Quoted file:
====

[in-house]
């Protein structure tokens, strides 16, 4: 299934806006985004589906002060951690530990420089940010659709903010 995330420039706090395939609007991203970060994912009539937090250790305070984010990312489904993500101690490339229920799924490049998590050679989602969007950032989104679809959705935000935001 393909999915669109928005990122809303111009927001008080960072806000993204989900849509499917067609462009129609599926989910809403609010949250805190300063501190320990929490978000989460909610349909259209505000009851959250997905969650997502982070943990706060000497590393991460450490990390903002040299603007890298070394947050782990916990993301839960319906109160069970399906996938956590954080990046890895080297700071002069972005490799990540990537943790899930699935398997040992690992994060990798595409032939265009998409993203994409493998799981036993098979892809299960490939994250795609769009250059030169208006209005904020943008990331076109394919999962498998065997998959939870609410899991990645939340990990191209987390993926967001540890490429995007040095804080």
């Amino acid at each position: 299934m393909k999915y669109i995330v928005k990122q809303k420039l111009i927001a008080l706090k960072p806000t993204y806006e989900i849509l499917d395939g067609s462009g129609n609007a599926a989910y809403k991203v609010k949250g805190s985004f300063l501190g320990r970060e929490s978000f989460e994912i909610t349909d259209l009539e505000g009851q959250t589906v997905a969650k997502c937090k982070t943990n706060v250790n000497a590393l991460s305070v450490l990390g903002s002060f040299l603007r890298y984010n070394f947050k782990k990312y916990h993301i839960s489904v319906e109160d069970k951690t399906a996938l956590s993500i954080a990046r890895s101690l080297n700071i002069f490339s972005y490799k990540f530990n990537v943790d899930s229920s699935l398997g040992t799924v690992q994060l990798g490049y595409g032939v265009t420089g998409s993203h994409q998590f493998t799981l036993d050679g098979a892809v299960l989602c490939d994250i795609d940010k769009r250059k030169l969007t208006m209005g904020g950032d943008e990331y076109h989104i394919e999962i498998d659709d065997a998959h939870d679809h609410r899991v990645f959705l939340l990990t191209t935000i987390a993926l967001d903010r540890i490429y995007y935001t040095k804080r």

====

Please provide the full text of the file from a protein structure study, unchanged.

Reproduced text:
[in-house]
């Protein structure tokens, strides 16, 4: 299934806006985004589906002060951690530990420089940010659709903010 995330420039706090395939609007991203970060994912009539937090250790305070984010990312489904993500101690490339229920799924490049998590050679989602969007950032989104679809959705935000935001 393909999915669109928005990122809303111009927001008080960072806000993204989900849509499917067609462009129609599926989910809403609010949250805190300063501190320990929490978000989460909610349909259209505000009851959250997905969650997502982070943990706060000497590393991460450490990390903002040299603007890298070394947050782990916990993301839960319906109160069970399906996938956590954080990046890895080297700071002069972005490799990540990537943790899930699935398997040992690992994060990798595409032939265009998409993203994409493998799981036993098979892809299960490939994250795609769009250059030169208006209005904020943008990331076109394919999962498998065997998959939870609410899991990645939340990990191209987390993926967001540890490429995007040095804080």
């Amino acid at each position: 299934m393909k999915y669109i995330v928005k990122q809303k420039l111009i927001a008080l706090k960072p806000t993204y806006e989900i849509l499917d395939g067609s462009g129609n609007a599926a989910y809403k991203v609010k949250g805190s985004f300063l501190g320990r970060e929490s978000f989460e994912i909610t349909d259209l009539e505000g009851q959250t589906v997905a969650k997502c937090k982070t943990n706060v250790n000497a590393l991460s305070v450490l990390g903002s002060f040299l603007r890298y984010n070394f947050k782990k990312y916990h993301i839960s489904v319906e109160d069970k951690t399906a996938l956590s993500i954080a990046r890895s101690l080297n700071i002069f490339s972005y490799k990540f530990n990537v943790d899930s229920s699935l398997g040992t799924v690992q994060l990798g490049y595409g032939v265009t420089g998409s993203h994409q998590f493998t799981l036993d050679g098979a892809v299960l989602c490939d994250i795609d940010k769009r250059k030169l969007t208006m209005g904020g950032d943008e990331y076109h989104i394919e999962i498998d659709d065997a998959h939870d679809h609410r899991v990645f959705l939340l990990t191209t935000i987390a993926l967001d903010r540890i490429y995007y935001t040095k804080r």